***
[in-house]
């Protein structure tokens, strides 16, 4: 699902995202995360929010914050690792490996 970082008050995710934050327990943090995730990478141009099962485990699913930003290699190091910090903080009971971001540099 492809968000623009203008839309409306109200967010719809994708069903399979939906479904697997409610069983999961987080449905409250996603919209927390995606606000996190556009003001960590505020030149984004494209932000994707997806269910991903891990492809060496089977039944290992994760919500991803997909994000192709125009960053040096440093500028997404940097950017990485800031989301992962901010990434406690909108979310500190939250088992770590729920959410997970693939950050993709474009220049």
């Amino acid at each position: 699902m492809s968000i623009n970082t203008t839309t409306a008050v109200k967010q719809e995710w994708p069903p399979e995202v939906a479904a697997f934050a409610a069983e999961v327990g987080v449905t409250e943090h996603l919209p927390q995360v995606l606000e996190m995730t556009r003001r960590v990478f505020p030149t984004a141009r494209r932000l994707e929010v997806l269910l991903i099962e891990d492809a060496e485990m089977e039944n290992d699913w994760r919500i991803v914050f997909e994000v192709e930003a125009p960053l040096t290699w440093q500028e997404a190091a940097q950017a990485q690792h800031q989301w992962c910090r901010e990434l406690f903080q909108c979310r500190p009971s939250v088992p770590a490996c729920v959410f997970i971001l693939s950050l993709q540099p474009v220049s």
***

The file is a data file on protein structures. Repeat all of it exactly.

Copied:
[in-house]
């Protein structure tokens, strides 16, 4: 699902995202995360929010914050690792490996 970082008050995710934050327990943090995730990478141009099962485990699913930003290699190091910090903080009971971001540099 492809968000623009203008839309409306109200967010719809994708069903399979939906479904697997409610069983999961987080449905409250996603919209927390995606606000996190556009003001960590505020030149984004494209932000994707997806269910991903891990492809060496089977039944290992994760919500991803997909994000192709125009960053040096440093500028997404940097950017990485800031989301992962901010990434406690909108979310500190939250088992770590729920959410997970693939950050993709474009220049």
């Amino acid at each position: 699902m492809s968000i623009n970082t203008t839309t409306a008050v109200k967010q719809e995710w994708p069903p399979e995202v939906a479904a697997f934050a409610a069983e999961v327990g987080v449905t409250e943090h996603l919209p927390q995360v995606l606000e996190m995730t556009r003001r960590v990478f505020p030149t984004a141009r494209r932000l994707e929010v997806l269910l991903i099962e891990d492809a060496e485990m089977e039944n290992d699913w994760r919500i991803v914050f997909e994000v192709e930003a125009p960053l040096t290699w440093q500028e997404a190091a940097q950017a990485q690792h800031q989301w992962c910090r901010e990434l406690f903080q909108c979310r500190p009971s939250v088992p770590a490996c729920v959410f997970i971001l693939s950050l993709q540099p474009v220049s």